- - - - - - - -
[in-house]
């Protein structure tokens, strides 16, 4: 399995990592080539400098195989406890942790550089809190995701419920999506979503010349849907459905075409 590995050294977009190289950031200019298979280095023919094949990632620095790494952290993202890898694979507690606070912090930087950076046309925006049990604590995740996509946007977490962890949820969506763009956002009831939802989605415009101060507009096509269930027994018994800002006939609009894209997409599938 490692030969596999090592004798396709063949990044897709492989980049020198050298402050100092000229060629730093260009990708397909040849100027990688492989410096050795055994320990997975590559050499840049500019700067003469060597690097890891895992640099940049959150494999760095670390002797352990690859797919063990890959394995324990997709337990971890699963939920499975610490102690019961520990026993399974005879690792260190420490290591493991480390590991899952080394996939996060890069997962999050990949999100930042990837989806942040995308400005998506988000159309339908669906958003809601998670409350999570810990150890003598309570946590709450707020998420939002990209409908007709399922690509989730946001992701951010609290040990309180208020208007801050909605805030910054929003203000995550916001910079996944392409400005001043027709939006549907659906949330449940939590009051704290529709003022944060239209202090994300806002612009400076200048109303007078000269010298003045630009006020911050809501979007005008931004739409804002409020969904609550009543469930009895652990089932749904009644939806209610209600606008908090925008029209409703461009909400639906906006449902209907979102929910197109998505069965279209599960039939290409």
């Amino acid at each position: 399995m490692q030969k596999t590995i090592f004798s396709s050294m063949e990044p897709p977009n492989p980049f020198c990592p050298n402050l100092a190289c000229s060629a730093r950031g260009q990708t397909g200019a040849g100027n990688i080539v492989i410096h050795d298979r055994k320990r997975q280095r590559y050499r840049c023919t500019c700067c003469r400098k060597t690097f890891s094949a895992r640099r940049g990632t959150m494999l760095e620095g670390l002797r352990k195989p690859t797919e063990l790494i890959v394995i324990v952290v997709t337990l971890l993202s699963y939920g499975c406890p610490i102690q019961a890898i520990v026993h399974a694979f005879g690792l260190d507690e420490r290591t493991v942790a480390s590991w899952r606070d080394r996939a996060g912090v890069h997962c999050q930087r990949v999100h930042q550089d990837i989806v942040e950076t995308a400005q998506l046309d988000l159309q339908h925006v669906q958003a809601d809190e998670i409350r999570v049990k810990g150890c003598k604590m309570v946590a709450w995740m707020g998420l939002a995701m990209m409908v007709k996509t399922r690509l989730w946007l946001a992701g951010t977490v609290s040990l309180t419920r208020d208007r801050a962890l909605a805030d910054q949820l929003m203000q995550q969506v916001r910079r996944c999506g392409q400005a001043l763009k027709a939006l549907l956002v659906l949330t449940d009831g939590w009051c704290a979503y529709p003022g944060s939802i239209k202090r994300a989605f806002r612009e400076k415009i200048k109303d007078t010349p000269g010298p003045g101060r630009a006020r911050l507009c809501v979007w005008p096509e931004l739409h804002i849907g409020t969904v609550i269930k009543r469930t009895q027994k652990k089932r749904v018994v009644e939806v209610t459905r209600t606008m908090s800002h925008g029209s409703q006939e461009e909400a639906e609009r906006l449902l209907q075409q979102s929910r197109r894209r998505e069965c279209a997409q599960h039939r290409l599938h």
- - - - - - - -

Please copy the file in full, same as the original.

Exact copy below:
[in-house]
């Protein structure tokens, strides 16, 4: 399995990592080539400098195989406890942790550089809190995701419920999506979503010349849907459905075409 590995050294977009190289950031200019298979280095023919094949990632620095790494952290993202890898694979507690606070912090930087950076046309925006049990604590995740996509946007977490962890949820969506763009956002009831939802989605415009101060507009096509269930027994018994800002006939609009894209997409599938 490692030969596999090592004798396709063949990044897709492989980049020198050298402050100092000229060629730093260009990708397909040849100027990688492989410096050795055994320990997975590559050499840049500019700067003469060597690097890891895992640099940049959150494999760095670390002797352990690859797919063990890959394995324990997709337990971890699963939920499975610490102690019961520990026993399974005879690792260190420490290591493991480390590991899952080394996939996060890069997962999050990949999100930042990837989806942040995308400005998506988000159309339908669906958003809601998670409350999570810990150890003598309570946590709450707020998420939002990209409908007709399922690509989730946001992701951010609290040990309180208020208007801050909605805030910054929003203000995550916001910079996944392409400005001043027709939006549907659906949330449940939590009051704290529709003022944060239209202090994300806002612009400076200048109303007078000269010298003045630009006020911050809501979007005008931004739409804002409020969904609550009543469930009895652990089932749904009644939806209610209600606008908090925008029209409703461009909400639906906006449902209907979102929910197109998505069965279209599960039939290409």
């Amino acid at each position: 399995m490692q030969k596999t590995i090592f004798s396709s050294m063949e990044p897709p977009n492989p980049f020198c990592p050298n402050l100092a190289c000229s060629a730093r950031g260009q990708t397909g200019a040849g100027n990688i080539v492989i410096h050795d298979r055994k320990r997975q280095r590559y050499r840049c023919t500019c700067c003469r400098k060597t690097f890891s094949a895992r640099r940049g990632t959150m494999l760095e620095g670390l002797r352990k195989p690859t797919e063990l790494i890959v394995i324990v952290v997709t337990l971890l993202s699963y939920g499975c406890p610490i102690q019961a890898i520990v026993h399974a694979f005879g690792l260190d507690e420490r290591t493991v942790a480390s590991w899952r606070d080394r996939a996060g912090v890069h997962c999050q930087r990949v999100h930042q550089d990837i989806v942040e950076t995308a400005q998506l046309d988000l159309q339908h925006v669906q958003a809601d809190e998670i409350r999570v049990k810990g150890c003598k604590m309570v946590a709450w995740m707020g998420l939002a995701m990209m409908v007709k996509t399922r690509l989730w946007l946001a992701g951010t977490v609290s040990l309180t419920r208020d208007r801050a962890l909605a805030d910054q949820l929003m203000q995550q969506v916001r910079r996944c999506g392409q400005a001043l763009k027709a939006l549907l956002v659906l949330t449940d009831g939590w009051c704290a979503y529709p003022g944060s939802i239209k202090r994300a989605f806002r612009e400076k415009i200048k109303d007078t010349p000269g010298p003045g101060r630009a006020r911050l507009c809501v979007w005008p096509e931004l739409h804002i849907g409020t969904v609550i269930k009543r469930t009895q027994k652990k089932r749904v018994v009644e939806v209610t459905r209600t606008m908090s800002h925008g029209s409703q006939e461009e909400a639906e609009r906006l449902l209907q075409q979102s929910r197109r894209r998505e069965c279209a997409q599960h039939r290409l599938h």